The 2011 CES (consumer electronics show) was one of the first times that people could really get excited by the release of Windows 8 because we actually received official news! In this guide, we will explore a bit more about what we heard at the CES.
Steve Ballmer led the discussion to the large crowd of press members and CES goers in early January 2011, a meeting which had been in place for about one year. Everybody was waiting with baited breath for Mr. Ballmer’s discussion and it was by far the most anticipated discussion of the thousands that took place over the three days.
Windows 8 on ARM
The discussion surrounding the next version of Windows got off to a disappointment, as the keynote speaker mentioned that they would not be showing any user interfaces or new designs on the Windows 8 system, not that it was expected, it just would have been a nice touch!
They went on to show the motherboard for the new Windows 8 system which was no bigger than the length of the keynote speakers little finger and no wider than half his little finger.
The main focus was the fact that Windows would be able to be run on a low end system (on chip) without any errors or compatibility issues. They also ‘hooked up’ a Windows 7 phone to prove that the technology for compatibility was already flawless.
ARM Based Systems
Microsoft also announced partnership with three other companies in order to use ARM (Advanced RISC Machine) based system. One thing that many were worried about with an ARM is that the systems would perform much slower; however, based on what we saw at CES 2011 is looks like there was little issue with speed.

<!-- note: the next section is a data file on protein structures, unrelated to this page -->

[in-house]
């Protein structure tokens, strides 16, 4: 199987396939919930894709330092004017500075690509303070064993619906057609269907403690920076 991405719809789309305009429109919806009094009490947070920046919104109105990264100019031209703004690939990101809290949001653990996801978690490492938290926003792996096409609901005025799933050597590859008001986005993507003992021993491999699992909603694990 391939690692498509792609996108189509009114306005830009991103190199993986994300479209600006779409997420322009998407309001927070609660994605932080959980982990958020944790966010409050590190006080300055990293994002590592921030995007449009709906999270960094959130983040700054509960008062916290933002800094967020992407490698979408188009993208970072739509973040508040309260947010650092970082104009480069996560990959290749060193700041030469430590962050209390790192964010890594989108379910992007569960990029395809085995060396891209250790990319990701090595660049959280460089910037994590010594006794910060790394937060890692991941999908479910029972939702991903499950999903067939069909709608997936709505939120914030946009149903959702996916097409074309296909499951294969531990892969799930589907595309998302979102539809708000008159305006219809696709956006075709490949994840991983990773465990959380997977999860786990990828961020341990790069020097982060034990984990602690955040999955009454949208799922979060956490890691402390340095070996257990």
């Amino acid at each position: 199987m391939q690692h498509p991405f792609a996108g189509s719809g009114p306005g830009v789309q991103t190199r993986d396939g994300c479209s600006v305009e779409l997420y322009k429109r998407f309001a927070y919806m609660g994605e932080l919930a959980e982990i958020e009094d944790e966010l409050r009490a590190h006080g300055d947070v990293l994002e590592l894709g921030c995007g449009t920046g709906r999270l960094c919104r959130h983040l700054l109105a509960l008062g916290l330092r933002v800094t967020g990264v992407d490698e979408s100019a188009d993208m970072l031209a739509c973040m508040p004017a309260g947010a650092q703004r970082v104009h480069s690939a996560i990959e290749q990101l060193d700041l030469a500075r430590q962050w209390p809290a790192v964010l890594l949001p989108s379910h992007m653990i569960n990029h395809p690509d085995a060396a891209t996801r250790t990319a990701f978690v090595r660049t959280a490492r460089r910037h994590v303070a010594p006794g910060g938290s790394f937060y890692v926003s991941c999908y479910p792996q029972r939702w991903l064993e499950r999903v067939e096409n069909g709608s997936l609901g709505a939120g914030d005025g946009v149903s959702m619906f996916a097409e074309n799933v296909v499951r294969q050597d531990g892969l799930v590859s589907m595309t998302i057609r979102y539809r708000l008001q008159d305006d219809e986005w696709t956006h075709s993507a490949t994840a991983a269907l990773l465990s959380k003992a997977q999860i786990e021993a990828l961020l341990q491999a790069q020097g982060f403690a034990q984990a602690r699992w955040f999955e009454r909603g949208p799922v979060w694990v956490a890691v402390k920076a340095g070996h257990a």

There were also no compatibility issues with the ARM systems as some people thought. Mr. Ballmer demonstrated a version of Microsoft Word 2010 that run perfectly on the ARM system. He then went onto print something, which worked without issue, explaining that the print driver (on ARM), is one of the developments that had been completed.
Mr. Ballmer then went onto a third system to demonstrate PowerPoint, which once again ran without any issue. However, the most impressive feat was the demonstration of HD video on the ARM system which ran without speed issues, which will be a relief to many sceptics.
While the findings at CES were impressive, Windows would have never displayed anything that was undeveloped or not ready, and many of us already knew that these features would be available on the next version of Windows, but it was nice to see them in action none the less.